Figuring out which breast cancer patients will live disease-free after treatment is a bit of a guessing game. But new research indicates breast cancer cells hold molecular clues that may allow doctors to predict who is at high risk of having a recurrence up to 20 years later.
It has long been known that women who are successfully treated for breast cancer can still face a substantial risk of a recurrence years later. But there's no way to zero in on which women are at high risk, and which are unlikely to see the cancer come back.
Right now, doctors can look at certain factors to get a handle on a woman's recurrence risk, said Christina Curtis, one of the senior researchers on the new study.
Women with breast cancer that is ER-positive, for example, have higher odds of a recurrence years after being treated. (That means the cancer's growth is fueled by estrogen.) The same is true of cancer that has spread to multiple lymph nodes by the time it's diagnosed.
But those details don't tell the whole story, said Curtis, an assistant professor of medicine and genetics at Stanford University.
"Unfortunately, [current methods] are not as precise as we'd like them to be," she said. "There's a huge unmet need."
So for their study, Curtis and her colleagues looked to the medical histories of more than 3,000 women diagnosed with breast cancer as far back as 1977. For almost 2,000 of those patients, the researchers were able to dig into the molecular details of their cancer — including the level of activity in certain cancer-linked genes, and the presence of particular genetic mutations.
When the investigators pulled that information together, they saw that certain subgroups of women faced a high risk of recurrence over the long term.
That included one-quarter of women whose original cancer was ER-positive but negative for the protein HER2 — a common scenario in breast cancer.
For that one-quarter, the odds of a recurrence over the next 20 years ranged between 42 percent and 55 percent, the findings showed.
Similarly, a portion of women with "triple-negative" breast cancer remained at high risk of recurrence over 20 years. Triple-negative cancer has no receptors for estrogen, HER2 or the hormone progesterone, and most recurrences happen within the first five years.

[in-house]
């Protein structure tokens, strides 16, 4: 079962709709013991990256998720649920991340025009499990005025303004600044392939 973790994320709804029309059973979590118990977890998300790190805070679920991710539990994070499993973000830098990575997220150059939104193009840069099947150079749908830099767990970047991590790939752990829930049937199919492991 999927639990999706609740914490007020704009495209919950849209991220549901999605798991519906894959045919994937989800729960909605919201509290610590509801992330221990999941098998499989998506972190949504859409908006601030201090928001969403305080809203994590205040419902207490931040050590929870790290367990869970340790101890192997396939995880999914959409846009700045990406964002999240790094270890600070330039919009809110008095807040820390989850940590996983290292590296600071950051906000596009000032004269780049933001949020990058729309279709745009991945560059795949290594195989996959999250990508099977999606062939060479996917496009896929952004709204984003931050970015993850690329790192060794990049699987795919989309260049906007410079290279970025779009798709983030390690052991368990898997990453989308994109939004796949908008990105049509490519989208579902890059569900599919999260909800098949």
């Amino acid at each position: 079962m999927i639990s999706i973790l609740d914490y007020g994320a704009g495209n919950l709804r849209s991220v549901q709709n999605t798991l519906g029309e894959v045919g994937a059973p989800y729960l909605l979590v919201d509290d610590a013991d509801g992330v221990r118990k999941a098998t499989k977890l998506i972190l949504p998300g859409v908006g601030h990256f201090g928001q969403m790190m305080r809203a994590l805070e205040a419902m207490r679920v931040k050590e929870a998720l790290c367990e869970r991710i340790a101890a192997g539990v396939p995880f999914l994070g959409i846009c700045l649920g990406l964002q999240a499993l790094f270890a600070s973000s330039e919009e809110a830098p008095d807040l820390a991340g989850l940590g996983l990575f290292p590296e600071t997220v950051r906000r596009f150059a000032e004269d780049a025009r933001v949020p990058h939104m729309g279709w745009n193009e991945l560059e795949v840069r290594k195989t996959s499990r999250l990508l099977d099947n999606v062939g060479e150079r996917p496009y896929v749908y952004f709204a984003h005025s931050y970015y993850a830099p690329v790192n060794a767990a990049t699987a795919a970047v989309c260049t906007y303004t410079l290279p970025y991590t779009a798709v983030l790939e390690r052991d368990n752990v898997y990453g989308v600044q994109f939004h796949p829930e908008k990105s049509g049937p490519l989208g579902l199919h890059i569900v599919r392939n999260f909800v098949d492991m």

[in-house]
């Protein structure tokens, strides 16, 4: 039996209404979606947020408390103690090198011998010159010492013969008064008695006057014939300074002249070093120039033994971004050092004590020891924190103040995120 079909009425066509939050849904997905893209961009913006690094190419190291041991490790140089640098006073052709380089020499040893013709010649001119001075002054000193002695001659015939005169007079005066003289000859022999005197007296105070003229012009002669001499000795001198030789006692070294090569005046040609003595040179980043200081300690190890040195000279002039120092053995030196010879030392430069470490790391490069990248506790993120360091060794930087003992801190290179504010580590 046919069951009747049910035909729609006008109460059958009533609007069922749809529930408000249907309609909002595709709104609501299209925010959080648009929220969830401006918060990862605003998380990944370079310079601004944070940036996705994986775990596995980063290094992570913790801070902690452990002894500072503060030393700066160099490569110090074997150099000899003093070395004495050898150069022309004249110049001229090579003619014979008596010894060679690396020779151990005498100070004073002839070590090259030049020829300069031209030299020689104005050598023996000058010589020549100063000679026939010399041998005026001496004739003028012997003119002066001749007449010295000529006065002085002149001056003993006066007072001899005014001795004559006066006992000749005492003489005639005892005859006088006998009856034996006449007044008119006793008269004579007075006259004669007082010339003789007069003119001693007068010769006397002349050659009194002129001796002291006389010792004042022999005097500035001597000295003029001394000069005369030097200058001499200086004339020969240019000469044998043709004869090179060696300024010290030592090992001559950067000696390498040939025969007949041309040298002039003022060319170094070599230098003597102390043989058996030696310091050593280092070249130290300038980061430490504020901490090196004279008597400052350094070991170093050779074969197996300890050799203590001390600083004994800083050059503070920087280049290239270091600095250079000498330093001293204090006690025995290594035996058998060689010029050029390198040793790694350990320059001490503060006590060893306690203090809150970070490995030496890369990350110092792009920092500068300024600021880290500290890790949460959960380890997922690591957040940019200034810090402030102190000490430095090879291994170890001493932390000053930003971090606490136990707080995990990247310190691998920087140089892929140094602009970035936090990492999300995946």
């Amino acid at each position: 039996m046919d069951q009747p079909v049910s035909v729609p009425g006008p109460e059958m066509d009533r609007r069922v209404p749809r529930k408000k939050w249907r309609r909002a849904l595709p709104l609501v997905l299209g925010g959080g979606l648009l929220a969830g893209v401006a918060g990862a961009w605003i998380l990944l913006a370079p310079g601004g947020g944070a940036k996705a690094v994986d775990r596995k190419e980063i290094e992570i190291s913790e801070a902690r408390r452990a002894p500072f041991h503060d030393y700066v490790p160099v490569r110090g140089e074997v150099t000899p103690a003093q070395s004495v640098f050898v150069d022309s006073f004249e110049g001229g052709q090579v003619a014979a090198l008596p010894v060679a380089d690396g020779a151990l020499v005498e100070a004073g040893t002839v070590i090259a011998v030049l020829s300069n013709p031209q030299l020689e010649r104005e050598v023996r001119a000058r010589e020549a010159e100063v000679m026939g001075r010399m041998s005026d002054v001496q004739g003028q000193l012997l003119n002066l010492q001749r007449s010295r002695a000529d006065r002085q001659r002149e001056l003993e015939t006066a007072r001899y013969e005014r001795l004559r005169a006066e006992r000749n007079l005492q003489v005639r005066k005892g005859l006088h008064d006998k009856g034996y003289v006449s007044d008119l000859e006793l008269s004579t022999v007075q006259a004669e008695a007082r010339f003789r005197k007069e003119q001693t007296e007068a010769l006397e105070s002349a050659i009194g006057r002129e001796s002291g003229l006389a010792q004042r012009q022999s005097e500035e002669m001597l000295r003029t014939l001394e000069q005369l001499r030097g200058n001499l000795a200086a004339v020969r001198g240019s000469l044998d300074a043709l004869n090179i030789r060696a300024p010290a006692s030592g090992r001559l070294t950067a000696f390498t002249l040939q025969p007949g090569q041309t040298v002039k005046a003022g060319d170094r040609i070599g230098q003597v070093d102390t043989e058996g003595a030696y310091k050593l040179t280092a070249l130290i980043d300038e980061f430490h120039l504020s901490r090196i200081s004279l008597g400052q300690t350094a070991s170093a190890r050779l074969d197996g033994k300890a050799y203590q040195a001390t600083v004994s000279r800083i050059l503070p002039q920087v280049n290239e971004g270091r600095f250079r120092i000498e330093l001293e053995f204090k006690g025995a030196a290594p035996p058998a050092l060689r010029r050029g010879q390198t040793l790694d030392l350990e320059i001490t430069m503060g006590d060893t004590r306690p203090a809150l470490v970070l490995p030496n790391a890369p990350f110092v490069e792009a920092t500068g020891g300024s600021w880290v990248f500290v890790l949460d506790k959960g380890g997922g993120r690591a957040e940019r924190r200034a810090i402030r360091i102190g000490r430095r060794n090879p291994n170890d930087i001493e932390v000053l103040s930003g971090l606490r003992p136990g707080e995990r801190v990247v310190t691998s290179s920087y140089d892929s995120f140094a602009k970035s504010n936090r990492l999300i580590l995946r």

Dr. Harold Burstein is a medical oncologist at Dana-Farber Cancer Institute in Boston. He said the new findings could "open a door" toward better-tailoring patients' treatment.
"This study points the way toward understanding, with far more detail, what patients can expect as far as their risk of recurrence," said Burstein, who was not involved in the study.
He cautioned, however, that this is not something patients can ask their doctors about tomorrow. More research is needed before the findings can be translated into a test for use in everyday practice, Burstein said.
The hope, Curtis said, is that when patients are diagnosed with breast cancer, doctors will be able to analyze their tumor for molecular red flags — and then "stratify them upfront."
If a woman has a cancer that's likely to come back down the road, that might change her treatment.
Burstein pointed to an example: Hormone therapy, with drugs that block estrogen's effects, is a standard treatment for ER-positive cancer. But, he said, there's "controversy" over how long that treatment should last.
If doctors could better predict which patients had a high recurrence risk, those women might want to continue hormone therapy past the standard five years.
At this point, though, it's not known whether such a treatment tactic would change the long-term outlook for those patients, said Dr. George Plitas, a breast cancer surgeon at Memorial Sloan Kettering Cancer Center in New York City.
"How would this be incorporated into clinical practice? It's unclear right now," Plitas said.
That said, he pointed to another contribution of the new findings. They give insight into the biology that helps determine whether a woman will have a recurrence years later. And that could help researchers develop new treatment approaches for those patients.
"This identifies potential molecular pathways for intervention," said Plitas, who played no role in the research.
"I tell my patients that we live in amazing times," he noted. "And this study highlights the fact that [treatment] is going to keep getting better."
The findings were published online March 13 in Nature.